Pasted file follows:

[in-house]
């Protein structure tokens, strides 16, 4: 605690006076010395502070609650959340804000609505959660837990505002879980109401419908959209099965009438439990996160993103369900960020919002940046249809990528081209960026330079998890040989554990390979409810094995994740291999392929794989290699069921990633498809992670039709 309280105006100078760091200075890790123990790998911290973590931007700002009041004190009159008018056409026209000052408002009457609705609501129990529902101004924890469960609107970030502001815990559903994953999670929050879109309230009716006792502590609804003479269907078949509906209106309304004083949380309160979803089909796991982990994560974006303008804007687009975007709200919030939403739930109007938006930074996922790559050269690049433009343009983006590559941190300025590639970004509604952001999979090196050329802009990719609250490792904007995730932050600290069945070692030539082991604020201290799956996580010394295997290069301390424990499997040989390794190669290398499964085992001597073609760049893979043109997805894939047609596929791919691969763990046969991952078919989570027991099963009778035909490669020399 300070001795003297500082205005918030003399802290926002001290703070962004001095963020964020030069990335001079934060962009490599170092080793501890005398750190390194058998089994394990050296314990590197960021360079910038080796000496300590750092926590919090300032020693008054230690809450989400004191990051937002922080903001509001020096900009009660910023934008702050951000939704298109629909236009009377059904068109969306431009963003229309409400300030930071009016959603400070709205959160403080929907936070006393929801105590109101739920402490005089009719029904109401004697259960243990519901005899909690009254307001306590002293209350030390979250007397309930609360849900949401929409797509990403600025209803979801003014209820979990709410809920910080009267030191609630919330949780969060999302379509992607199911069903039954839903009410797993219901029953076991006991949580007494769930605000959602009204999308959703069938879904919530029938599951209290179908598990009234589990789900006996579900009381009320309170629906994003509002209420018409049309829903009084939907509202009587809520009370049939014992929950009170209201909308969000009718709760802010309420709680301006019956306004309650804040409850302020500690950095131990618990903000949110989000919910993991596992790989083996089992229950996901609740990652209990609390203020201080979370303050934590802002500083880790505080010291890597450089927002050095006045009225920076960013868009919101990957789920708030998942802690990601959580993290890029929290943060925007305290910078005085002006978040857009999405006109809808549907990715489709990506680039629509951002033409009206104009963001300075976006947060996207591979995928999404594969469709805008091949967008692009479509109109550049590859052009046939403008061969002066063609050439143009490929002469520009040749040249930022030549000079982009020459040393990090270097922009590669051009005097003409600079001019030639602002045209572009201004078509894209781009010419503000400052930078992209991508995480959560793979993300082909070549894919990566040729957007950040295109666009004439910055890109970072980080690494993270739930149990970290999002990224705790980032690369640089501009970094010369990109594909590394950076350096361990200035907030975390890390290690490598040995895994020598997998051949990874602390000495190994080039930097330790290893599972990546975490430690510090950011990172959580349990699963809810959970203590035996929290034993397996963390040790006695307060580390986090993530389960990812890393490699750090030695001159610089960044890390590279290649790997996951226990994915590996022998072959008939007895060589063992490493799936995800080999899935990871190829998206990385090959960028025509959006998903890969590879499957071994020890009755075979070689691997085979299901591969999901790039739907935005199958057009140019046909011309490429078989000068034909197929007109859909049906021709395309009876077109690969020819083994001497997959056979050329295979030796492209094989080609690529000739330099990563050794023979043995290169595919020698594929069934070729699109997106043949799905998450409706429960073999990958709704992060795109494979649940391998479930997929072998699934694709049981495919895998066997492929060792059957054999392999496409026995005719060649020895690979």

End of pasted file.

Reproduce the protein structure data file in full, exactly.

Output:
[in-house]
């Protein structure tokens, strides 16, 4: 605690006076010395502070609650959340804000609505959660837990505002879980109401419908959209099965009438439990996160993103369900960020919002940046249809990528081209960026330079998890040989554990390979409810094995994740291999392929794989290699069921990633498809992670039709 309280105006100078760091200075890790123990790998911290973590931007700002009041004190009159008018056409026209000052408002009457609705609501129990529902101004924890469960609107970030502001815990559903994953999670929050879109309230009716006792502590609804003479269907078949509906209106309304004083949380309160979803089909796991982990994560974006303008804007687009975007709200919030939403739930109007938006930074996922790559050269690049433009343009983006590559941190300025590639970004509604952001999979090196050329802009990719609250490792904007995730932050600290069945070692030539082991604020201290799956996580010394295997290069301390424990499997040989390794190669290398499964085992001597073609760049893979043109997805894939047609596929791919691969763990046969991952078919989570027991099963009778035909490669020399 300070001795003297500082205005918030003399802290926002001290703070962004001095963020964020030069990335001079934060962009490599170092080793501890005398750190390194058998089994394990050296314990590197960021360079910038080796000496300590750092926590919090300032020693008054230690809450989400004191990051937002922080903001509001020096900009009660910023934008702050951000939704298109629909236009009377059904068109969306431009963003229309409400300030930071009016959603400070709205959160403080929907936070006393929801105590109101739920402490005089009719029904109401004697259960243990519901005899909690009254307001306590002293209350030390979250007397309930609360849900949401929409797509990403600025209803979801003014209820979990709410809920910080009267030191609630919330949780969060999302379509992607199911069903039954839903009410797993219901029953076991006991949580007494769930605000959602009204999308959703069938879904919530029938599951209290179908598990009234589990789900006996579900009381009320309170629906994003509002209420018409049309829903009084939907509202009587809520009370049939014992929950009170209201909308969000009718709760802010309420709680301006019956306004309650804040409850302020500690950095131990618990903000949110989000919910993991596992790989083996089992229950996901609740990652209990609390203020201080979370303050934590802002500083880790505080010291890597450089927002050095006045009225920076960013868009919101990957789920708030998942802690990601959580993290890029929290943060925007305290910078005085002006978040857009999405006109809808549907990715489709990506680039629509951002033409009206104009963001300075976006947060996207591979995928999404594969469709805008091949967008692009479509109109550049590859052009046939403008061969002066063609050439143009490929002469520009040749040249930022030549000079982009020459040393990090270097922009590669051009005097003409600079001019030639602002045209572009201004078509894209781009010419503000400052930078992209991508995480959560793979993300082909070549894919990566040729957007950040295109666009004439910055890109970072980080690494993270739930149990970290999002990224705790980032690369640089501009970094010369990109594909590394950076350096361990200035907030975390890390290690490598040995895994020598997998051949990874602390000495190994080039930097330790290893599972990546975490430690510090950011990172959580349990699963809810959970203590035996929290034993397996963390040790006695307060580390986090993530389960990812890393490699750090030695001159610089960044890390590279290649790997996951226990994915590996022998072959008939007895060589063992490493799936995800080999899935990871190829998206990385090959960028025509959006998903890969590879499957071994020890009755075979070689691997085979299901591969999901790039739907935005199958057009140019046909011309490429078989000068034909197929007109859909049906021709395309009876077109690969020819083994001497997959056979050329295979030796492209094989080609690529000739330099990563050794023979043995290169595919020698594929069934070729699109997106043949799905998450409706429960073999990958709704992060795109494979649940391998479930997929072998699934694709049981495919895998066997492929060792059957054999392999496409026995005719060649020895690979």